Isn’t it annoying when you’re adding a plug-in to your mix but there isn’t any gain compensation to account for the increase of overall output gain?
It’s hard to tell if the sound is actually getting better or if it’s just getting louder.
In an ideal world it would be nice to have that automatic gain compensation on every plug-in but unfortunately you are left to your own devices.
I’ll be honest that last statement had a bit of sarcasm to it because honestly this is a first world problem.
But it still would be nice sometimes to have the ability to adjust the input and the output at the same time.This way the sound changes but the volume remains at fairly consistent level so we can now make an assessment on whether the sound is changing for the better or the worse and not be tricked by a little boost in level (which usually sounds better).
The creators over at Blue Cat Audio have created this simple (ingenious) little plug-in called Gain Suite, which actually is free and to all the Mac users, yes it is compatible for you too.
This plug-in allows you to essentially group a number of instances together to control the volume of multiple tracks at the same time. It also has a mid/side mode which is cool for simple stereo widening of tracks that potentially need it.
In the case of this article we are not going to use it on multiple tracks but just one track. So to give you a break down, we are going to set it up so there is one instance in the first insert, then a plug-in of your choice in the second insert and lastly a second instance of the Blue Cat Gain Suite in the third insert.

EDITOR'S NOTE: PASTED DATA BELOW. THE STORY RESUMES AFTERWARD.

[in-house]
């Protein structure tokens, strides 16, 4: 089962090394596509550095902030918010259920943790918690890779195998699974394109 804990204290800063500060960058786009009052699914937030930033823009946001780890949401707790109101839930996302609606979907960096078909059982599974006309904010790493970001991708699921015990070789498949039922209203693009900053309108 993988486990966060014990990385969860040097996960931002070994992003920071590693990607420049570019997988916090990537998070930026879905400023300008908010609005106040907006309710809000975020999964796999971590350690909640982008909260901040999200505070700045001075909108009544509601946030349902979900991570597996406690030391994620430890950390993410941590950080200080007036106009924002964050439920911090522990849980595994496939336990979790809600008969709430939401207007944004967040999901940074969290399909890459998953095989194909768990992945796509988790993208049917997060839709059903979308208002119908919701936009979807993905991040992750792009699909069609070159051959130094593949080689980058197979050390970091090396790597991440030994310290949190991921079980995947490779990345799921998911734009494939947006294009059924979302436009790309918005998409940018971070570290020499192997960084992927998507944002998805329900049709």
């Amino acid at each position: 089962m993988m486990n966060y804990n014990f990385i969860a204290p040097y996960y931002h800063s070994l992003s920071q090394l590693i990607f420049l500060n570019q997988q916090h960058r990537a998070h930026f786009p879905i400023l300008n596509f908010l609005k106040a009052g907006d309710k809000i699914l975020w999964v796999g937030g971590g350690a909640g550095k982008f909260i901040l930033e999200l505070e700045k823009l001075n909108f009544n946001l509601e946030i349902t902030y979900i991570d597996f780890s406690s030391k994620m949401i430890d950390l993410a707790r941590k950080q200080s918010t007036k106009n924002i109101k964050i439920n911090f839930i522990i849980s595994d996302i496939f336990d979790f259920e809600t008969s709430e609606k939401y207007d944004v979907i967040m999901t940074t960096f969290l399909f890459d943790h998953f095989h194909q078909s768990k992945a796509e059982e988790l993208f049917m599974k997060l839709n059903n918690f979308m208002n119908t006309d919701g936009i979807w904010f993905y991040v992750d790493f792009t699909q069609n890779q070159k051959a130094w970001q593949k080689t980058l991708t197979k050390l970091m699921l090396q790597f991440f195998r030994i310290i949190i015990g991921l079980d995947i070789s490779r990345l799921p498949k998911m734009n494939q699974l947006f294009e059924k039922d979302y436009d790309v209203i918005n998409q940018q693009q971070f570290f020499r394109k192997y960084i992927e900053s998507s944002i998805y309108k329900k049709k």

On the first instance of the Gain Suite Plug-in, we need to select a group. In this case I am going to choose Group “A”
On the second instance of the Gain Suit Plug-in, we also need to choose the same group that we did for the first instance, that way the two of them can communicate with one another.
Now with the “link options” we will leave the first instance on Relative and the second instance we will choose Reverse. This way whenever the gain is increased on the first instance of the Gain Suite Plug-in the gain of second instance will be turn down, dB for dB.
That’s all we need to do to set it up, pretty simple right?
Now if you have your favorite plug-in loaded up just set it up to where you think it will be a good starting point and then drive the input of the first Gain Suite Plug-in.
What you should hear is the sound changing but the overall volume (level) should remain the same or at least very close. I say very close because if you are adding distortion the peak volume might actually decrease because of the compression it adds but the relative volume should stay the same.
Unfortunately this isn’t an extremely long article that will bore you to death. I know, its sucks, who doesn’t like reading extremely long and boring content right?
But the truth of the matter is that this little tip is something that’s pretty damn simple to do but can actually be very beneficial in the mixing process.
I think that this technique is actually really useful for beginners because it can be a form of training to help hear the difference in sound alteration without a level boost skewing your perception.
Though it can be useful for pro’s alike.
Try it out and let me know how it works for you.
Video Source: Creating an Automatic Gain Compensation Plug-In